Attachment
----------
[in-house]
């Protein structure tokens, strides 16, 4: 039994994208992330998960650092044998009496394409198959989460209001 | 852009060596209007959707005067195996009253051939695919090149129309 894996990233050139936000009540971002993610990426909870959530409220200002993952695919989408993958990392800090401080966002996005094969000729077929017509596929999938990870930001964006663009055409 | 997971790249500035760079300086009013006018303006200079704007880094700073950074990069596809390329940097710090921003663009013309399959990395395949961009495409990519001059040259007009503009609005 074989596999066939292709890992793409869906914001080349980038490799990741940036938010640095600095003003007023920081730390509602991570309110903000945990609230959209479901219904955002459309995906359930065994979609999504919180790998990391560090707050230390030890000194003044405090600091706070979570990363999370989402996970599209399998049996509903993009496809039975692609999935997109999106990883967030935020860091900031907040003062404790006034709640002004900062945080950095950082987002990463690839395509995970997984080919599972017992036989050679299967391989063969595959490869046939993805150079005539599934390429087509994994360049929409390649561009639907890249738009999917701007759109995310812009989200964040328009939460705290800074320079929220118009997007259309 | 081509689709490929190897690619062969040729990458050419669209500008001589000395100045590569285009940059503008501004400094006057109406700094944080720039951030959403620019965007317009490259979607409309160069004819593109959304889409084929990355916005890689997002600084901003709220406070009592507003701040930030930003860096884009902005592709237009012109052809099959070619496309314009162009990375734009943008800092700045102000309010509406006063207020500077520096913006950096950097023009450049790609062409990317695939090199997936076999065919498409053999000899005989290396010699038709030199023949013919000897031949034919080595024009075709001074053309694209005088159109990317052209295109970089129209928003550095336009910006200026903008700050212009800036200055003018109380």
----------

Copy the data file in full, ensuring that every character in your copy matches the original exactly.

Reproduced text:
[in-house]
């Protein structure tokens, strides 16, 4: 039994994208992330998960650092044998009496394409198959989460209001 | 852009060596209007959707005067195996009253051939695919090149129309 894996990233050139936000009540971002993610990426909870959530409220200002993952695919989408993958990392800090401080966002996005094969000729077929017509596929999938990870930001964006663009055409 | 997971790249500035760079300086009013006018303006200079704007880094700073950074990069596809390329940097710090921003663009013309399959990395395949961009495409990519001059040259007009503009609005 074989596999066939292709890992793409869906914001080349980038490799990741940036938010640095600095003003007023920081730390509602991570309110903000945990609230959209479901219904955002459309995906359930065994979609999504919180790998990391560090707050230390030890000194003044405090600091706070979570990363999370989402996970599209399998049996509903993009496809039975692609999935997109999106990883967030935020860091900031907040003062404790006034709640002004900062945080950095950082987002990463690839395509995970997984080919599972017992036989050679299967391989063969595959490869046939993805150079005539599934390429087509994994360049929409390649561009639907890249738009999917701007759109995310812009989200964040328009939460705290800074320079929220118009997007259309 | 081509689709490929190897690619062969040729990458050419669209500008001589000395100045590569285009940059503008501004400094006057109406700094944080720039951030959403620019965007317009490259979607409309160069004819593109959304889409084929990355916005890689997002600084901003709220406070009592507003701040930030930003860096884009902005592709237009012109052809099959070619496309314009162009990375734009943008800092700045102000309010509406006063207020500077520096913006950096950097023009450049790609062409990317695939090199997936076999065919498409053999000899005989290396010699038709030199023949013919000897031949034919080595024009075709001074053309694209005088159109990317052209295109970089129209928003550095336009910006200026903008700050212009800036200055003018109380």